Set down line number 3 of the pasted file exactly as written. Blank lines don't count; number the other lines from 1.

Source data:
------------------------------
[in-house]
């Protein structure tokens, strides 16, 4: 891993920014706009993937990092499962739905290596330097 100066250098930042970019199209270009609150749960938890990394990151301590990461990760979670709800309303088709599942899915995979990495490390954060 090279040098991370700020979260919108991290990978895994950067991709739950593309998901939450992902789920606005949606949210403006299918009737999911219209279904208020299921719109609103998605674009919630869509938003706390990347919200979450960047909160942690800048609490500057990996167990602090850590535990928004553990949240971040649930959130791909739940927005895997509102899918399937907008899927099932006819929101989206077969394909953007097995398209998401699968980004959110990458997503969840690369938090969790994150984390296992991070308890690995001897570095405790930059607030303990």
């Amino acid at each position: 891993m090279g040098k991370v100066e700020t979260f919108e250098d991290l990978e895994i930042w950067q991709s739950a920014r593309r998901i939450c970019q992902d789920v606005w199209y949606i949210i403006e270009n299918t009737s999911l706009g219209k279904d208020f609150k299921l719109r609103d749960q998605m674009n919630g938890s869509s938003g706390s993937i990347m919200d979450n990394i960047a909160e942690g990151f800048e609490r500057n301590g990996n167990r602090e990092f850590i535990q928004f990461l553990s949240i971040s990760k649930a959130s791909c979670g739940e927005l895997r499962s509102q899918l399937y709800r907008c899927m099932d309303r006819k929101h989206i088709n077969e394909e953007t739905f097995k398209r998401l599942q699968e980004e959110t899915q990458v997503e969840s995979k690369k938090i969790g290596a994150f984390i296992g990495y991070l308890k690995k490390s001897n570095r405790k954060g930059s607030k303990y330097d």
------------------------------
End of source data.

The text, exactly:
């Amino acid at each position: 891993m090279g040098k991370v100066e700020t979260f919108e250098d991290l990978e895994i930042w950067q991709s739950a920014r593309r998901i939450c970019q992902d789920v606005w199209y949606i949210i403006e270009n299918t009737s999911l706009g219209k279904d208020f609150k299921l719109r609103d749960q998605m674009n919630g938890s869509s938003g706390s993937i990347m919200d979450n990394i960047a909160e942690g990151f800048e609490r500057n301590g990996n167990r602090e990092f850590i535990q928004f990461l553990s949240i971040s990760k649930a959130s791909c979670g739940e927005l895997r499962s509102q899918l399937y709800r907008c899927m099932d309303r006819k929101h989206i088709n077969e394909e953007t739905f097995k398209r998401l599942q699968e980004e959110t899915q990458v997503e969840s995979k690369k938090i969790g290596a994150f984390i296992g990495y991070l308890k690995k490390s001897n570095r405790k954060g930059s607030k303990y330097d």